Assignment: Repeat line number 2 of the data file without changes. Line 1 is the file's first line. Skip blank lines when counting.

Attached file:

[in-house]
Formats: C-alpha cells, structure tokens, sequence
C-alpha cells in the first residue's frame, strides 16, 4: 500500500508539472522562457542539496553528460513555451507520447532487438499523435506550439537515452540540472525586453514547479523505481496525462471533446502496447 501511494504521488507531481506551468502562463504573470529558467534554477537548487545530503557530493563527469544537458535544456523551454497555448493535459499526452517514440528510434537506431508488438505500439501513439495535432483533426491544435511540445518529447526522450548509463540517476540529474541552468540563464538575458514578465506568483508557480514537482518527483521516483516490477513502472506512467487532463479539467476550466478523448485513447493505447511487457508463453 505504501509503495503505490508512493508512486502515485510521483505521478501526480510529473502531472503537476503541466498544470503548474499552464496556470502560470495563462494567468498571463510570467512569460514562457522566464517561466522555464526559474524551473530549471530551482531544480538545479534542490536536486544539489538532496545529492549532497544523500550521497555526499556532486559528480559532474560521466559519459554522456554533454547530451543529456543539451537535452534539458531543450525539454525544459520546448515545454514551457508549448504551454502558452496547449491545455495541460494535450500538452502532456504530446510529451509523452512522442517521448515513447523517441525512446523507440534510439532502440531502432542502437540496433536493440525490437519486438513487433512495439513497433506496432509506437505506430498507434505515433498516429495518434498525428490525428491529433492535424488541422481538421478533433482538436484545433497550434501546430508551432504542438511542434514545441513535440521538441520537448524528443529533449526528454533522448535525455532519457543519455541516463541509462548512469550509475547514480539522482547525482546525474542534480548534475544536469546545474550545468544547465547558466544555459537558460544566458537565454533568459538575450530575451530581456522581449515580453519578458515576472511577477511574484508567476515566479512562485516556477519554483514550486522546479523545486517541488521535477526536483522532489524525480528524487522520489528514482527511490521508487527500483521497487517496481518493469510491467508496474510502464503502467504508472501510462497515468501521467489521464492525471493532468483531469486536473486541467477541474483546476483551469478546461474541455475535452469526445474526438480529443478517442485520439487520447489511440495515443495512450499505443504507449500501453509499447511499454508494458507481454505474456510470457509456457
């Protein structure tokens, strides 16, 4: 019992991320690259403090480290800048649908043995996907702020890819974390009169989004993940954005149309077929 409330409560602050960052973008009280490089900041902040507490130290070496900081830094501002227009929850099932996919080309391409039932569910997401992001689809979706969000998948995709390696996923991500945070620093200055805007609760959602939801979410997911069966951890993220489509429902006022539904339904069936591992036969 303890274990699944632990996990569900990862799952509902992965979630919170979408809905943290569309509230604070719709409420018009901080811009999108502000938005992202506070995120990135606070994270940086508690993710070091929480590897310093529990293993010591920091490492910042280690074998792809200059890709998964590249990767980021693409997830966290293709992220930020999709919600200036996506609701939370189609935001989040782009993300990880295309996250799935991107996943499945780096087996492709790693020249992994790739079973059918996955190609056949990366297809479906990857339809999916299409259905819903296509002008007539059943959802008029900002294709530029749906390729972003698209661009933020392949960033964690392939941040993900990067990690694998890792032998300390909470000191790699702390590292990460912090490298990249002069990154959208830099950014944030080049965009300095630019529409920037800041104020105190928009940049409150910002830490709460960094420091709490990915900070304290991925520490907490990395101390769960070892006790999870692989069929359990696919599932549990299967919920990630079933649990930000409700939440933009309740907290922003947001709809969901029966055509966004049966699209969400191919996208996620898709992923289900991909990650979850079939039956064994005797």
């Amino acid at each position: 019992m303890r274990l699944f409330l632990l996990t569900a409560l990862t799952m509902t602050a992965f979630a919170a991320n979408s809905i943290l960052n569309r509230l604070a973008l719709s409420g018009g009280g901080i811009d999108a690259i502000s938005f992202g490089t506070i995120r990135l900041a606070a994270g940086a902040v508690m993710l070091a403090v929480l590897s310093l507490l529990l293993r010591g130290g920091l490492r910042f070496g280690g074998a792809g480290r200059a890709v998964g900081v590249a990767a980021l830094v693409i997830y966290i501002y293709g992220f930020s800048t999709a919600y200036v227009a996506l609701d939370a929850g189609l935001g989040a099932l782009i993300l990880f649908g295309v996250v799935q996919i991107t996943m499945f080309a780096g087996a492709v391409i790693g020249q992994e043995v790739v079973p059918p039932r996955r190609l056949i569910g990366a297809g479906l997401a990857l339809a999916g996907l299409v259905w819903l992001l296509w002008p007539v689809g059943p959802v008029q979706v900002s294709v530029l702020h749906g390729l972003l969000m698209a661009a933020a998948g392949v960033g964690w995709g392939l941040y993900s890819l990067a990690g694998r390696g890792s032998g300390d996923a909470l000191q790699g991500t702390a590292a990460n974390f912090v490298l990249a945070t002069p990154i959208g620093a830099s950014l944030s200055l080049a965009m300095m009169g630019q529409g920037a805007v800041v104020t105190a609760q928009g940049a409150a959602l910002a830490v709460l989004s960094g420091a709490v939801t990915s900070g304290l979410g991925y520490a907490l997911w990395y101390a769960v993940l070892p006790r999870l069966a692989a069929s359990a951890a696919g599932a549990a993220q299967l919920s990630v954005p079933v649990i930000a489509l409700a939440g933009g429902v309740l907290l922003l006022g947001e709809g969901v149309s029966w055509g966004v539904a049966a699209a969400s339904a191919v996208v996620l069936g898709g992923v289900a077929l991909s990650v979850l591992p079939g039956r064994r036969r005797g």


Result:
Formats: C-alpha cells, structure tokens, sequence